Investment accounts are generally popular in these banks. Savings Accounts are equally popular only in those banks where these accounts are entitled to share the profits of the bank. Where the Savings Accounts are not entitled to share the profits, the deposits in these accounts are negligible.

B. Investment Activities

As the bank cannot earn interest by lending the money, therefore, the Islamic banks have to undertake investment to earn profit not only for the bank itself but also for the depositors in the investment account. The investment procedures based on the Islamic principles are given below

Musharkah (Equity Participation)

The banks and their clients agree to join in a temporary participation (not quite different from the joint venture concept) for effecting a certain operation within an agreed period of time. Both parties contribute to the capital of the operation (taken to mean, assets, technical and managerial expertise working capital etc.) in varying degrees and agree to divide the net profit in proportions agreed upon in advance. There is no set formula for profit-sharing and each case is dealt with on its own merits. Operations carried, according to this mode, can vary from weeks to years. In medium- and long-term operations, a self- liquidating form of participation can be agreed upon; whereby the ownership of the whole project or operation may pass to the partner (customer). The bank would have retrieved, in the meantime, an agreed share of profits. The bank may also permanently participate in any ir.iding establishment or building or factory or agriculture till the liquidation of the firm, or may participate temporarily promising to with- draw its share by selling the same to the partners (and partners also promising the same) by paying the bank’s amounts at once or on instalments as per mutual agreement among them. This procedure is also being applied to a few activities other than the investment project. Some of these activities are:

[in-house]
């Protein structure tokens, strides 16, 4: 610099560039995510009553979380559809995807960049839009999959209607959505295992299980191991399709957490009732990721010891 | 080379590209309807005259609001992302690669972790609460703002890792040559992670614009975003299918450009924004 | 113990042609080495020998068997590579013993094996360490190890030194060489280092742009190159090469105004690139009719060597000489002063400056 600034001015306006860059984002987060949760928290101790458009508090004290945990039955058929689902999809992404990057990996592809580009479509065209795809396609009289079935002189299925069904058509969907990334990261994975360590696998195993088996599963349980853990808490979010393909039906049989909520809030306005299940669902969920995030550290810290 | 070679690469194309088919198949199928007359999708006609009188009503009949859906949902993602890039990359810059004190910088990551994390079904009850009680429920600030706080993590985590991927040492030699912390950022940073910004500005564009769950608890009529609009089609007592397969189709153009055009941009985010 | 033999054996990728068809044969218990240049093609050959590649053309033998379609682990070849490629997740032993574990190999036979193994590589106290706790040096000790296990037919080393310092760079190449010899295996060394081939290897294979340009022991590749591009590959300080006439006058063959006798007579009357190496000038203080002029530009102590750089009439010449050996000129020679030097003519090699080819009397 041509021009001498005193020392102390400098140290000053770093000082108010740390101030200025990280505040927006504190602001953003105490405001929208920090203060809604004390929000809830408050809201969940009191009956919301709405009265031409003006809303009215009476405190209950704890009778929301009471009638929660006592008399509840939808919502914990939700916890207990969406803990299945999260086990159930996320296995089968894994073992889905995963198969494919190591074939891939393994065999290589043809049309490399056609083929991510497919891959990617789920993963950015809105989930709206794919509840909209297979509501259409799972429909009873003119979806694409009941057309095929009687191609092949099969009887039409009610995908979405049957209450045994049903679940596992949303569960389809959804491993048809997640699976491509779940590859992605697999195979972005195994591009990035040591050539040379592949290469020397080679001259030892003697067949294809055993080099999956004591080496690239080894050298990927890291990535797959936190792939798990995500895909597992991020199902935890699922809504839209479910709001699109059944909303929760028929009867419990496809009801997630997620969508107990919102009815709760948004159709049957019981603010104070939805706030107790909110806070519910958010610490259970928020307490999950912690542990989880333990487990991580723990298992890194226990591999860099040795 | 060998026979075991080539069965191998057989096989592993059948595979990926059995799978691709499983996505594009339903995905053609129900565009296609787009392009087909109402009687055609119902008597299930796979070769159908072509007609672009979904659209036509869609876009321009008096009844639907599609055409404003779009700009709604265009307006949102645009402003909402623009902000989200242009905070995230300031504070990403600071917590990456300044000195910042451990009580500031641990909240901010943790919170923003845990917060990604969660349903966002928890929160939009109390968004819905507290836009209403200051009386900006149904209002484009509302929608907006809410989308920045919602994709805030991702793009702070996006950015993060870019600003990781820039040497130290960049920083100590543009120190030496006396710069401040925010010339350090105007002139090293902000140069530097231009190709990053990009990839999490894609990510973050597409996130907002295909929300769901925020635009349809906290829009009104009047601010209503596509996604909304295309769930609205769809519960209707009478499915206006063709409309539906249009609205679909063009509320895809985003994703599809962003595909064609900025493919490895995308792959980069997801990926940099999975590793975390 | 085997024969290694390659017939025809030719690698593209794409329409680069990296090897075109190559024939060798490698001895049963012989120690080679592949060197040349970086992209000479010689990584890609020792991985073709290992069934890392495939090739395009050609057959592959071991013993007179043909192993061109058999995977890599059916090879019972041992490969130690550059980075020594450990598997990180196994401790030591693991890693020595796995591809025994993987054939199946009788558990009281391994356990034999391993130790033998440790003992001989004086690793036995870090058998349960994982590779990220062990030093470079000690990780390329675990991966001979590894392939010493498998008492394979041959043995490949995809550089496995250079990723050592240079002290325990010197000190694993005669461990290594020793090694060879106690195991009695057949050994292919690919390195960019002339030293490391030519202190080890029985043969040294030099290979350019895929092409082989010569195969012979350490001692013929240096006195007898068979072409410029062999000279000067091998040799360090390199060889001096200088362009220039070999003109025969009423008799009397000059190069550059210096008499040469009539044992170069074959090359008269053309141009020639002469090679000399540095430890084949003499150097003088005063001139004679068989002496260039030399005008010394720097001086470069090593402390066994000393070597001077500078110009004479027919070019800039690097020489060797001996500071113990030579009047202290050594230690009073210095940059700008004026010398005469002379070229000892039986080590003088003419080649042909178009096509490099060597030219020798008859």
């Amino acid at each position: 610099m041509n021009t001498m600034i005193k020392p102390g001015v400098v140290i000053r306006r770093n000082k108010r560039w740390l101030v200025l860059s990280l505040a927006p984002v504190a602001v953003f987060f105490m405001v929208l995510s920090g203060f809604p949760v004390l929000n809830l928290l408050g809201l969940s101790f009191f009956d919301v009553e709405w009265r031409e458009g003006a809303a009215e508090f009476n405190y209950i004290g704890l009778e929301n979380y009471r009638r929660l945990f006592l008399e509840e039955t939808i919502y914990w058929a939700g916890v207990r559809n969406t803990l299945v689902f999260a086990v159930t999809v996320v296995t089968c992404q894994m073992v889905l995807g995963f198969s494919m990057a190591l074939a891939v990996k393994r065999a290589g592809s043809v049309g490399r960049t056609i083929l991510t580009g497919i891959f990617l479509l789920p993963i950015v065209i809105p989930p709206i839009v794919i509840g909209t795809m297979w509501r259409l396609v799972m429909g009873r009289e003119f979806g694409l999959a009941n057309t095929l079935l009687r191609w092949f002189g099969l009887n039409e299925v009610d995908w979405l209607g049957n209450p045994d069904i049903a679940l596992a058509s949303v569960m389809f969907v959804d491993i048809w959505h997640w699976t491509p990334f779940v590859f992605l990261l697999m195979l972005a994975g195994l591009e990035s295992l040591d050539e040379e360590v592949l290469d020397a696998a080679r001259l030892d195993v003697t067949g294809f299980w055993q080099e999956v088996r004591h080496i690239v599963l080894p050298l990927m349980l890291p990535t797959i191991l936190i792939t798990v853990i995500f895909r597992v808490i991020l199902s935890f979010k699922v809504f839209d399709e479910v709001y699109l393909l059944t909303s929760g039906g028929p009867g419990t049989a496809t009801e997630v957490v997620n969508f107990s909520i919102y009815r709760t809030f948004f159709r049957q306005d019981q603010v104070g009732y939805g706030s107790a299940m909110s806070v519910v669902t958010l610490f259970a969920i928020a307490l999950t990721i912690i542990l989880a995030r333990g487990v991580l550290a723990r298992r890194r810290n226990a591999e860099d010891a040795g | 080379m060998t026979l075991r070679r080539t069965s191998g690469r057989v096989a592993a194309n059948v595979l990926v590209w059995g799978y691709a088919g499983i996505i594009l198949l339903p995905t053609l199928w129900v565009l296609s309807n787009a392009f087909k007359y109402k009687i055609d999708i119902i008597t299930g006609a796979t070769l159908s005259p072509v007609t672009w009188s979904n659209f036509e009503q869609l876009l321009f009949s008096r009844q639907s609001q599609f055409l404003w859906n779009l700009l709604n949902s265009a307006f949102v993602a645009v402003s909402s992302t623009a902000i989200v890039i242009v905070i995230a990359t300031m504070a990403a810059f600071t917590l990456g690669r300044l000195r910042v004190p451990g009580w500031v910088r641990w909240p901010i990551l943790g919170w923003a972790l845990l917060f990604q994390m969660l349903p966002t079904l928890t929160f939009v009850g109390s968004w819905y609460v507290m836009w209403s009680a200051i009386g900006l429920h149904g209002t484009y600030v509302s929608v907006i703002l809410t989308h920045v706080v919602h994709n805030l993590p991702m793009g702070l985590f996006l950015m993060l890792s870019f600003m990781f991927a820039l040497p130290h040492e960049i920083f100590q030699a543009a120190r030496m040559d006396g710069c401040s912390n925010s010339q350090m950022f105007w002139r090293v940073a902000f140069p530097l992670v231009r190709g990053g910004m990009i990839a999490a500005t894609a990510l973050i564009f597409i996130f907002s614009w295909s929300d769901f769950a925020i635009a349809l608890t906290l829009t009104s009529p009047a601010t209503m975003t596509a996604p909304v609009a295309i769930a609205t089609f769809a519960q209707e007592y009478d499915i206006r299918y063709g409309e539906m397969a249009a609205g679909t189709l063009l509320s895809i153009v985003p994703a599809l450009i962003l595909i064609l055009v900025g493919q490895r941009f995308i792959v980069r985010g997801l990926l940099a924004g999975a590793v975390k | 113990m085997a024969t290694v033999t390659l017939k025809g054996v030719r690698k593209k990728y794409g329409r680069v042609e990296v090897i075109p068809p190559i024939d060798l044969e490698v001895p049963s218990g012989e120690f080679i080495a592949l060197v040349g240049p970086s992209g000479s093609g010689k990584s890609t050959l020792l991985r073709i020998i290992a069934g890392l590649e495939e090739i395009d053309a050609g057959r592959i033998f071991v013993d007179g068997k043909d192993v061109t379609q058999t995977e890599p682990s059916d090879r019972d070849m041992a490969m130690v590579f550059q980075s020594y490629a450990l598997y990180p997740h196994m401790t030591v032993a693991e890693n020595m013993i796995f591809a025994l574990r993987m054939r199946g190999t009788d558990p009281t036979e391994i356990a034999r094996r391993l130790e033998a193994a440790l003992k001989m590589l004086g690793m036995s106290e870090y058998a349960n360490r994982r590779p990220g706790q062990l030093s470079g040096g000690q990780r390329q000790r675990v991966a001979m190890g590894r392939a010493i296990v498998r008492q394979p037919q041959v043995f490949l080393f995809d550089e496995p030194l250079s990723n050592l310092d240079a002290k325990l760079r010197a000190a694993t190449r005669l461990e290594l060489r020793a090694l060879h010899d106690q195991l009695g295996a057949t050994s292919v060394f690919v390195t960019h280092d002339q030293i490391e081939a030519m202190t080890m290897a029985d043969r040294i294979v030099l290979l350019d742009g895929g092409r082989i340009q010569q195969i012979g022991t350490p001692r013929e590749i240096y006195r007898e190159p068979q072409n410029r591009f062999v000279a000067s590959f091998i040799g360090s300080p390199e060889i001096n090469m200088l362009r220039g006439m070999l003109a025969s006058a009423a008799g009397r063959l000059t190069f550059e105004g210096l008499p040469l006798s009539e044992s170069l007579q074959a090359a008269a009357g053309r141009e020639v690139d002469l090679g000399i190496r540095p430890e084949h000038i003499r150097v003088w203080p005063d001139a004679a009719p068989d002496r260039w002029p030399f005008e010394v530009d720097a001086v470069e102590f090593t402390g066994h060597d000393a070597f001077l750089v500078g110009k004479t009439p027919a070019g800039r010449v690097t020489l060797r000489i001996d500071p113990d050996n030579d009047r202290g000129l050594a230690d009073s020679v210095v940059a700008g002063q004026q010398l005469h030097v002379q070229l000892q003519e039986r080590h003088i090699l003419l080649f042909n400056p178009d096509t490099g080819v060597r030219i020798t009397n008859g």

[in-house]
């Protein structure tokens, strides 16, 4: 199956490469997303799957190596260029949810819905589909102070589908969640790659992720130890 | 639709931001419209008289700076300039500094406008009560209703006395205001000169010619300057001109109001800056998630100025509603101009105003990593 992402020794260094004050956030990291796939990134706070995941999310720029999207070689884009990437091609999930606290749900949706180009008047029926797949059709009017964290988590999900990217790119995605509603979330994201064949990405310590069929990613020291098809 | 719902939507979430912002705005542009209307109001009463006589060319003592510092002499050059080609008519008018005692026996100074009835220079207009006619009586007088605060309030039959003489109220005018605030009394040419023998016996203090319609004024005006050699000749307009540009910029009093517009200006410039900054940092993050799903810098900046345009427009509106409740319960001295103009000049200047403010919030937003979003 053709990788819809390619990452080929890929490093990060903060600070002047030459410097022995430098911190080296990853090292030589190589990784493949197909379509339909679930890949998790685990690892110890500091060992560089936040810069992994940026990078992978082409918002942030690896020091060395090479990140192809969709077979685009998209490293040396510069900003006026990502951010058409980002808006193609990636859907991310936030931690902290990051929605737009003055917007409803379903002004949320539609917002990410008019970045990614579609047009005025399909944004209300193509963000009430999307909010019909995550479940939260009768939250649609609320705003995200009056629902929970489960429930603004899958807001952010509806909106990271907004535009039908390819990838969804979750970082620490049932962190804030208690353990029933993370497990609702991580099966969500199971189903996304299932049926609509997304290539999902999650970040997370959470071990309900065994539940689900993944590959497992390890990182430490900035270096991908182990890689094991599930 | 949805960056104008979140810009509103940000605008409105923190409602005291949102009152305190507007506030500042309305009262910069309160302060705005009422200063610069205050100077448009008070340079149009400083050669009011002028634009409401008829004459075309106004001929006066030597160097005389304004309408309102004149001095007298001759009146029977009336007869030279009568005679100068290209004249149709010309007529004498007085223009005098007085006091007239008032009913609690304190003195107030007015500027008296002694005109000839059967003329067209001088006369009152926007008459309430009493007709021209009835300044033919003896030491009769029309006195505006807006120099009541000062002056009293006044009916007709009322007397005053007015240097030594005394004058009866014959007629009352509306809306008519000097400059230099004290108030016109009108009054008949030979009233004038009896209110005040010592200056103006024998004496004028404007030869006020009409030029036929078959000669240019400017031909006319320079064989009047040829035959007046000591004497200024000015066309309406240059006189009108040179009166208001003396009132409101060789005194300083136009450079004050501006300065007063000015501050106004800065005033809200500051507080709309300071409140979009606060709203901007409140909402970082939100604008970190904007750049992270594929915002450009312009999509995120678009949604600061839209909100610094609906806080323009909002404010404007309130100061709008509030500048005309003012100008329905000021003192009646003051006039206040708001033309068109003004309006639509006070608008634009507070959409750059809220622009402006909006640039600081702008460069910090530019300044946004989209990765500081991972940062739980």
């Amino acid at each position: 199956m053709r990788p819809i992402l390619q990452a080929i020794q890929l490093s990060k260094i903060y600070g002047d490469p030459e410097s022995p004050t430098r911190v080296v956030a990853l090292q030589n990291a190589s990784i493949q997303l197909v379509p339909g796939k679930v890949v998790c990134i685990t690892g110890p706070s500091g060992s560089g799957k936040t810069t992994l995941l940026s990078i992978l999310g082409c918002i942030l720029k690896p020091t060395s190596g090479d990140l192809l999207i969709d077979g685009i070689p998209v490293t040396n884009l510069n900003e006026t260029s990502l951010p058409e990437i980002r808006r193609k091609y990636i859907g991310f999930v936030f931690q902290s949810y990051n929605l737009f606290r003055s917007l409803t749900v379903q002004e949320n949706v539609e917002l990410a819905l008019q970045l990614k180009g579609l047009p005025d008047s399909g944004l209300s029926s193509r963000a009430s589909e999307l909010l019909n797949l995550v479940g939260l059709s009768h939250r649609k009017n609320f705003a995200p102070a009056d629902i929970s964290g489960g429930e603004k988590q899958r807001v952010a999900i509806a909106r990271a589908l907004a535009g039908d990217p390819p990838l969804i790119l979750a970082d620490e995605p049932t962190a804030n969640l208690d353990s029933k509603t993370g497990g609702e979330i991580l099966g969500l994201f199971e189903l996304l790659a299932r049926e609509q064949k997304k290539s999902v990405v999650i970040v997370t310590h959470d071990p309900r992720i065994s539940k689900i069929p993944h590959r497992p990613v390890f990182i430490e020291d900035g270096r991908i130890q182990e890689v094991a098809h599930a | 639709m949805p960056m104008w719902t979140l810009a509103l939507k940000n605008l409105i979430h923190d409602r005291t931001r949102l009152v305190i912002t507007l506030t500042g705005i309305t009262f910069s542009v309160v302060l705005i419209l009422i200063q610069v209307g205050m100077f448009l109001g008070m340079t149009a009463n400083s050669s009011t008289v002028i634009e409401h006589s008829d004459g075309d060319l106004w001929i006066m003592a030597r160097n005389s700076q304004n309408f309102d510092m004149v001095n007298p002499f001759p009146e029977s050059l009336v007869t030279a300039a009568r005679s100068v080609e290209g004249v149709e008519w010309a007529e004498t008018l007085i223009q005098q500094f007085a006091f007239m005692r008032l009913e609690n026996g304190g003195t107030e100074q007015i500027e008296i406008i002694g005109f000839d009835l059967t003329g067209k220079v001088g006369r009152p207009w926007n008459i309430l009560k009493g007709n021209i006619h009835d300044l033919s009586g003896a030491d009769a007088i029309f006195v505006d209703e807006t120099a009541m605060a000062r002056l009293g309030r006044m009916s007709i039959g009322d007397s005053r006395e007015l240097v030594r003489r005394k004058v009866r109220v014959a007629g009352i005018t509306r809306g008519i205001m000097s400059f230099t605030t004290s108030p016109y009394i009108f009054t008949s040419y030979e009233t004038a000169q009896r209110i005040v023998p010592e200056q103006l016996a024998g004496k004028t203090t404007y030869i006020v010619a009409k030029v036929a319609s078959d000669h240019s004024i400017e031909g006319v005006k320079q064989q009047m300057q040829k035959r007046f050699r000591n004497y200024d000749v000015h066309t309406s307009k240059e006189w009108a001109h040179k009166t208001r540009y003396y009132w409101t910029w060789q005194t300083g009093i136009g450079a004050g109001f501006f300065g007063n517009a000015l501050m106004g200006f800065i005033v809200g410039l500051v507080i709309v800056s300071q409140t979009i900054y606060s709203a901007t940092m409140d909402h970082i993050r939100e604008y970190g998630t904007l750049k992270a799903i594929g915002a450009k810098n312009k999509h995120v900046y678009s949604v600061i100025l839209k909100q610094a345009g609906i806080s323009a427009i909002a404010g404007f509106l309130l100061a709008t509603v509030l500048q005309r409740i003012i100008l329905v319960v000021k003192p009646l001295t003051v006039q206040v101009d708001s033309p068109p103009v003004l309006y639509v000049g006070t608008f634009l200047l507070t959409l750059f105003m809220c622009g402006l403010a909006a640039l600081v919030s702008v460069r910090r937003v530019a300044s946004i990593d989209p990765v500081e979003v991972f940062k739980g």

1. Letter of Credit. If the importer fails to pay the full amount of the letter of credit at the time of the delivery of goods, the bank will not charge him any interest on postponing the payment and will instead, share in the profits of the importer at a ratio agreed upon in advance. Some of the Islamic banks, however, charge nothing if the amount is paid in full at the time of the delivery.
  2. Purchase of Property or Real Estate. The bank may provide loans for such purchases on the'basis of musharkah. The bank will assess the rent or annual income from the property or real estate and will share it according to the extent to which he is financing and according to the terms agreed in advance. As the client pays up the instalments of the loan, the bank’s share in the income will be reduced till the whole property is transferred to the client.

Mudarabah or Qiradh (Agencies)

In this procedure of investment, bank contributes all the financing (and the customer contributes only his managerial efforts or labour) and gets again an agreed proportion of the profit actually realized. In both mudarabah and musharkah, both sides stand to incur any profit depending on the actual performance of the operation. In the mudarabah contract, however, the mudarabah (the partner offering his effort) will lose nothing but his labour (as the principal capital is not his) in case of financial loss resulting from normal business conditions. The bank who has financed the capital bears all the finance risks. This finance risk justifies the bank to claim his share in the profit. The client is, however, held responsible for the loss of capital, should this be the result of his negligence or wilful act. To guard against this, the bank may require a security from the customer.